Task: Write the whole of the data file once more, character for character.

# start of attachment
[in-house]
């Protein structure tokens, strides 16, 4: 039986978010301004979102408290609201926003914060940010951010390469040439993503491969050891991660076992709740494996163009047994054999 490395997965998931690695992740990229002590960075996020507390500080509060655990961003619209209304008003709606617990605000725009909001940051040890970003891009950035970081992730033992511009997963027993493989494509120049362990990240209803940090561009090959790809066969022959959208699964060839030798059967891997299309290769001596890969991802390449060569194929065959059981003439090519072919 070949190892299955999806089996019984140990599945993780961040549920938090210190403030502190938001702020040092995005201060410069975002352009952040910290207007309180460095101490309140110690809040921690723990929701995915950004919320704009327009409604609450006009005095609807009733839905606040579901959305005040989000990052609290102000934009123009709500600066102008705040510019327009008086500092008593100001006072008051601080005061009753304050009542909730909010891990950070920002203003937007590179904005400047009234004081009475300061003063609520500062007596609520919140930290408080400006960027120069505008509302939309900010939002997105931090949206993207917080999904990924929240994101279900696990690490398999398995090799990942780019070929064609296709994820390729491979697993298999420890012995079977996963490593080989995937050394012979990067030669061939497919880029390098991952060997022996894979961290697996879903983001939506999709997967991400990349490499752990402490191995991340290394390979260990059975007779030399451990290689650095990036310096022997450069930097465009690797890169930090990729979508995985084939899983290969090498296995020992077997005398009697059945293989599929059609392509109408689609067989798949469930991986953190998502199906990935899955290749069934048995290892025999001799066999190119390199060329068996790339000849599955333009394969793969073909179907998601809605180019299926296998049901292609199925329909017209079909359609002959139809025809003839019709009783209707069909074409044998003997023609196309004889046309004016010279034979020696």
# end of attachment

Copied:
[in-house]
């Protein structure tokens, strides 16, 4: 039986978010301004979102408290609201926003914060940010951010390469040439993503491969050891991660076992709740494996163009047994054999 490395997965998931690695992740990229002590960075996020507390500080509060655990961003619209209304008003709606617990605000725009909001940051040890970003891009950035970081992730033992511009997963027993493989494509120049362990990240209803940090561009090959790809066969022959959208699964060839030798059967891997299309290769001596890969991802390449060569194929065959059981003439090519072919 070949190892299955999806089996019984140990599945993780961040549920938090210190403030502190938001702020040092995005201060410069975002352009952040910290207007309180460095101490309140110690809040921690723990929701995915950004919320704009327009409604609450006009005095609807009733839905606040579901959305005040989000990052609290102000934009123009709500600066102008705040510019327009008086500092008593100001006072008051601080005061009753304050009542909730909010891990950070920002203003937007590179904005400047009234004081009475300061003063609520500062007596609520919140930290408080400006960027120069505008509302939309900010939002997105931090949206993207917080999904990924929240994101279900696990690490398999398995090799990942780019070929064609296709994820390729491979697993298999420890012995079977996963490593080989995937050394012979990067030669061939497919880029390098991952060997022996894979961290697996879903983001939506999709997967991400990349490499752990402490191995991340290394390979260990059975007779030399451990290689650095990036310096022997450069930097465009690797890169930090990729979508995985084939899983290969090498296995020992077997005398009697059945293989599929059609392509109408689609067989798949469930991986953190998502199906990935899955290749069934048995290892025999001799066999190119390199060329068996790339000849599955333009394969793969073909179907998601809605180019299926296998049901292609199925329909017209079909359609002959139809025809003839019709009783209707069909074409044998003997023609196309004889046309004016010279034979020696």